Concept Maps

View printable Concept Maps (PDF)

What is a Concept Map?

A concept map is a visualization of knowledge that is organized by the relationships between the topics. At its core, it is made of concepts that are connected together by lines (or arrows) that are labeled with the relationship between the concepts. The concepts are usually found in circles or boxes. Concept maps are a cross disciplinary active learning technique that help students manage concepts into sub-concepts, synthesize information, see a larger picture and develop higher-order thinking skills and strategies (Lee et al, 2013). Concept maps can summarize a part of a book, connect historical events, describe how a business is run, develop a personal care plan or patient treatment, describe how the body works, or the interconnectedness of a wetland’s ecology. A concept map may be used as a pre-class assignment, small group activity, whole class activity or a way to summarize the information at the end of a class or project. Instead of reading explanations from students, concepts maps provide a way to quickly look through students thinking process and understanding of concepts.


Novak developed concepts maps as a way to prompt meaningful learning (Novak and Gowen, 1984). They were built on Ausubel’s cognitive psychology, learning happens with the assimilation of new concepts and proposition into existing concepts (Novak & Musonda, 1991).

Students are forced not only to think about the range of concepts connected to the main topic but also identify what connects those ideas. Concept maps improve students critical think and learning outcomes across disciplines (Harris & Zha, 2014; Sadler et al, 2015; more references?). Some researchers and instructors are more strict than others, separating concept maps from mind mapping, conceptual diagrams and visual metaphors (Eppler, 2006). At the most simple definition, concept maps do not use graphics and are top-down hierarchical (when appropriate) while mind maps and visual metaphors use graphics and symbols. Conceptual diagrams are not hierarchical but use size of boxes to depict more central topics and can be read top-down or left-right. This TTIF focuses on the most simple form of a concept map, acknowledging the other types of visualization methods can also be beneficial to student learning.

Concept maps can be used in a variety of ways; whether for studying, self-assessment, as an activity or as a way of visualizing student work for grading. In the later example, instructors input students writing into a software program that automatically generates a concept map (Xiong & Wu, 2017). The students then view the concept map to determine if their writing was clear. More typical variations on implementation can be found in the next section.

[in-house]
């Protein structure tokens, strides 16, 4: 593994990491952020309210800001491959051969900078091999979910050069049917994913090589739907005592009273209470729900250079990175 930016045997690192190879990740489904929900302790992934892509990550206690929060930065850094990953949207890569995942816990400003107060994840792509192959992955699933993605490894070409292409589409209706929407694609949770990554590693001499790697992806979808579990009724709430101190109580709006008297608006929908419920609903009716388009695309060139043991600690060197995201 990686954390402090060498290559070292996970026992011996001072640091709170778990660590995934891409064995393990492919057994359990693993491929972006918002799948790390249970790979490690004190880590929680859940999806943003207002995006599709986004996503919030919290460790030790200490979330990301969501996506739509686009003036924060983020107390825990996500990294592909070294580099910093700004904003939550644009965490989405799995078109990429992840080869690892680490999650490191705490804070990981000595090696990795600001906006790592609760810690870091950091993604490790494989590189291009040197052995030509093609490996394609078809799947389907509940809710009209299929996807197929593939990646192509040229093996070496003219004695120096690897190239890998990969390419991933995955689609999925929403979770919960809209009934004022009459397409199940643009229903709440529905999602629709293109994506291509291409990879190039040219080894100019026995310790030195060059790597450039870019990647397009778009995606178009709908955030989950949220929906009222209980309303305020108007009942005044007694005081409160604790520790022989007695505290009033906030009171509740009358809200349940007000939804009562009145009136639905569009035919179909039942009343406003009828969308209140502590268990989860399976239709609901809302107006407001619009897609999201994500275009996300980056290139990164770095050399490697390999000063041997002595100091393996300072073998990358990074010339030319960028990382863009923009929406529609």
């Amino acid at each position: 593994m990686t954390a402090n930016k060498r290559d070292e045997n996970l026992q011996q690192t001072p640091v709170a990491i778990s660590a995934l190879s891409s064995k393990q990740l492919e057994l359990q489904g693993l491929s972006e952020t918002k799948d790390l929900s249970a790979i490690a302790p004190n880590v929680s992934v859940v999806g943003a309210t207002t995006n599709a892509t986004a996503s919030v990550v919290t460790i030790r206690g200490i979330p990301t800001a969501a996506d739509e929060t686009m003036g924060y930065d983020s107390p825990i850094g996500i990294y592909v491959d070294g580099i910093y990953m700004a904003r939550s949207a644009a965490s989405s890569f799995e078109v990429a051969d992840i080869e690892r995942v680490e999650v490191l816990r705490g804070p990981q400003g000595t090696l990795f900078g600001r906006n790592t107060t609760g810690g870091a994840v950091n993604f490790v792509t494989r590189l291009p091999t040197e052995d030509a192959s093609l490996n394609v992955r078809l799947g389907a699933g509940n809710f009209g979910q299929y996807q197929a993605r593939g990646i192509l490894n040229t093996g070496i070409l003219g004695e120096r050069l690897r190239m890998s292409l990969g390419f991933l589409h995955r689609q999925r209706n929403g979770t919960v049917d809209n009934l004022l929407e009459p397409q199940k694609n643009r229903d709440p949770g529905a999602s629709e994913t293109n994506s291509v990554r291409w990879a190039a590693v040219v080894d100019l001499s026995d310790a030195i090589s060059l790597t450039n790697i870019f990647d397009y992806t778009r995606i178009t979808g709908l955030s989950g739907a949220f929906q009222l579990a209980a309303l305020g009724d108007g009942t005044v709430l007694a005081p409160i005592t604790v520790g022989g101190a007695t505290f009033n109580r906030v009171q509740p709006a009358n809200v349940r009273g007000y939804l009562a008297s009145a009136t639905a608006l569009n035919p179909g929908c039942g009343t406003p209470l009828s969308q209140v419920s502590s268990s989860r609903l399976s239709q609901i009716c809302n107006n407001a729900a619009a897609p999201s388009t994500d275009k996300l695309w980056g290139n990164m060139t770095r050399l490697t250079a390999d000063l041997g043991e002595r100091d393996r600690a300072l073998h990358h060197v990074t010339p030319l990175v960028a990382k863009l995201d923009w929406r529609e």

Implementing concepts maps are as simple (and complex) as

  1. determine the topic, domain, question or problem that the concept map will focus on
  2. brainstorm key concepts related to this prompt
  3. determine and label the relationships between key concepts and the prompt and across key concepts (start to draw map)
  4. finalize the layout of the concept map (if there are hierarchical topics, the highest level should be at the top and examples and specific details at the bottom)

Implementation Basics

  1. Be sure students understand the expectations (purpose, variables, how to use linking phrases to show relationship between variables, direction of arrows, number of connections)
    1. Share an example of what the map might look like (something they are familiar with) and discuss what else might be added to them
    2. Use concept maps throughout the semester; it takes time for students to be introduced and get used to the topic
  2. Have students share
    1. Students can explain and critique each other’s concept map
    2. Students write short explanations regarding their concept map (possibly including what changes they have made to their concept map and why)
  3. Be sure to have clear assessment criteria and grading developed so that grading is not as time- consuming or subjective.
    1. Students could get points for completion, be allowed to use their concept map on an exam or there can be peer critiques of the map with no grading at all
    2. Quick grading options
      1. Count nodes/correct connections and students could earn a total amount of points: 1 point for each concept, 2 points for each appropriate link
      2. Checklist: do they have certain concepts, links are correct and logical, text is clear and easy to read, information is clear….